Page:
In the world of starches, rice always proves to be a reliable side; but for something more seductive, let risotto be the star of the meal. Hearty from plump Arborio rice and creamy from a combination of butter and cheese, a good risotto will melt on the plate and complement a range of ingredients, from crab to asparagus.
But to properly cook risotto, most recipes call for chicken or vegetable stock (which sometimes contains 1,000 milligrams of sodium per 1 cup, depending on brand) and Parmesan (over 300 milligrams per 1/4 cup, depending on brand). Between those ingredients and salty add-ons like cured meats or bacon, some recipes start to skyrocket in sodium. So for those looking to limit their sodium intake or needing to eat dairy-free, a combination of Israeli couscous and coconut milk makes a worthy swap — and an equally showstopping dish.
Instead of the stock and Parmesan, coconut milk provides a creamy texture and only 0 to 20 milligrams of sodium per 1/3 cup, depending on the brand. A quick toast to the couscous and a blend of orange juice, aromatics and spices will add some tang and savory flavors to balance out the sweetness. As an added plus, while Arborio rice typically contains no sodium, the couscous requires much less attention and time in the pot. This makes it not only a low-sodium substitute, but a quick one for busier nights of the week as well.
You can serve this dish as is, top it with roasted vegetables, sauteed mushrooms or grilled shrimp, or complete the meal with grated zucchini or butternut squash for more of that cheese-like look and feel. For those guests who can handle the sodium, offer Parmesan for sprinkling, on the side.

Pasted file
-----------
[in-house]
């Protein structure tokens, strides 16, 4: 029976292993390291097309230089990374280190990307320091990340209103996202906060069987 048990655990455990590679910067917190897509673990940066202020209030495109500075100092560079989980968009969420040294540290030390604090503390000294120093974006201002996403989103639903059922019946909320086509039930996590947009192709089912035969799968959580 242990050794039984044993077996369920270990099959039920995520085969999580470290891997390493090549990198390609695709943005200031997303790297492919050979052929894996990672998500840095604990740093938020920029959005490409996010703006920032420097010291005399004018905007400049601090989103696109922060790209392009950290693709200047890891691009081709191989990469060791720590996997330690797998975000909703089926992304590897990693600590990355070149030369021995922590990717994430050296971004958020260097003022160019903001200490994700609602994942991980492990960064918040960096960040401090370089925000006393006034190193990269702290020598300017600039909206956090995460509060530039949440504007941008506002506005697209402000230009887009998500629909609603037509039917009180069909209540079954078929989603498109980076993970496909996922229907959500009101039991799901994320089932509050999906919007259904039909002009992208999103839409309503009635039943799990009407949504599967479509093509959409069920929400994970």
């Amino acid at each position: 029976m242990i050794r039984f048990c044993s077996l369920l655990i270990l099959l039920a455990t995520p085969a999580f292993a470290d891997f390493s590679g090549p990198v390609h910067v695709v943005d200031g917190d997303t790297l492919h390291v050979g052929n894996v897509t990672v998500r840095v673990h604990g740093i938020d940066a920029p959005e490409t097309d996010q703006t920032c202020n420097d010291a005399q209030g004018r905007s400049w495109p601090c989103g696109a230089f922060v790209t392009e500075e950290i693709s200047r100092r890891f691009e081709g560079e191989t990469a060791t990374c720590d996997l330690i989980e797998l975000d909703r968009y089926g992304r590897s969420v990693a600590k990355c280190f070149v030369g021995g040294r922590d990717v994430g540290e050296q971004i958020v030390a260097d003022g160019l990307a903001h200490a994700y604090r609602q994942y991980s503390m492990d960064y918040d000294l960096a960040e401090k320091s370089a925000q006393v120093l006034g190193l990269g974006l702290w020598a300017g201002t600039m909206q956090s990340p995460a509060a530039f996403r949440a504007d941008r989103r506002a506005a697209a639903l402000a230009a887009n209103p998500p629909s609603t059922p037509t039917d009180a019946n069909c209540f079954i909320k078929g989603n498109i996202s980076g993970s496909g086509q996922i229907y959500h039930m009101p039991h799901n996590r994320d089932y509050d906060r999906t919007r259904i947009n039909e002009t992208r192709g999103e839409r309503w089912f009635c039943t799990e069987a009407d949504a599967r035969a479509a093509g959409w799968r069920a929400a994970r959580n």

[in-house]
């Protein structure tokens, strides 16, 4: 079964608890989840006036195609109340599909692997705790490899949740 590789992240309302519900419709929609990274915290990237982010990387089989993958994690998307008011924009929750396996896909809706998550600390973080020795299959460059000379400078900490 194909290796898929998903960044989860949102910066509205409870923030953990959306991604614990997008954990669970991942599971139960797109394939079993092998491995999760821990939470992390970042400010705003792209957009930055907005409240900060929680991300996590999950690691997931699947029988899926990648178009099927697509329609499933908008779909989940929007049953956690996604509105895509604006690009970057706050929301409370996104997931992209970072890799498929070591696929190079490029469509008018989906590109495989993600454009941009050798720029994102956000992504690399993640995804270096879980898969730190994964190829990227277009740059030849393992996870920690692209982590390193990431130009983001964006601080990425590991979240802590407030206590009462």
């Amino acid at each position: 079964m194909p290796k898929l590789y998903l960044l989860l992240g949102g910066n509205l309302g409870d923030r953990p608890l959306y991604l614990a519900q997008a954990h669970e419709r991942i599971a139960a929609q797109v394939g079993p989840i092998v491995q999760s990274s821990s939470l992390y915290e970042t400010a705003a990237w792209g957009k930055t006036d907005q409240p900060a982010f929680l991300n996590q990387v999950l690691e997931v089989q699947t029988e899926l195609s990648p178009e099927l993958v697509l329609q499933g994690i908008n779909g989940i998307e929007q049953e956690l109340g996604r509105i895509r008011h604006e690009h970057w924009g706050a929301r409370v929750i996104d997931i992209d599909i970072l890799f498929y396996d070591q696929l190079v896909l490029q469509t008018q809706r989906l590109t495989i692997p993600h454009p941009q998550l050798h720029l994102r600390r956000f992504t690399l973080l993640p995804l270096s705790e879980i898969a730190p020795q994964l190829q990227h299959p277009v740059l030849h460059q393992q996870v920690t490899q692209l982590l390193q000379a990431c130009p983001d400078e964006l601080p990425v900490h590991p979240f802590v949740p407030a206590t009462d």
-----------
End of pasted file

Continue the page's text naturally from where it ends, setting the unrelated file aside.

Serves 4 to 6
Active Time: 20 minutes
2 teaspoons olive oil
2 cups Israeli couscous
4 cloves garlic, minced
1/4 white onion, minced
1 cup orange juice
1 cup canned lite coconut milk
2 cups water (or low-sodium chicken broth)
1 teaspoon salt-free garlic powder
1/4 teaspoon red chili pepper flakes
Pinch freshly ground black pepper
In a large saucepan, heat the oil over medium heat. Add the couscous and let it toast until slightly crispy and golden brown, about 1 to 2 minutes. Add the garlic and onions and cook until they soften, about 5 minutes.
Add the orange juice, coconut milk, water and spices. Bring to a boil. Then lower heat to a simmer and continue cooking until the couscous absorbs all the liquid, about 8 to 10 minutes. Serve while warm, or keep in an airtight container in the refrigerator for up to 3 days.
Sodium Content: Canned lite coconut milk: 0 to 20 mg of sodium per 1/3 cup, depending on the brand.
All sodium counts based on the USDA National Nutrient Database for Standard Reference release 26 and common marketplace products.
Jessica Goldman Foung began the blog SodiumGirl.com to capture her adventures in a low-sodium life. She regularly writes about salt-free flavor tips and ingredient swaps. Her first cookbook was Sodium Girl’s Limitless Low-Sodium Cookbook, and she is currently working on her second, to be released in 2016.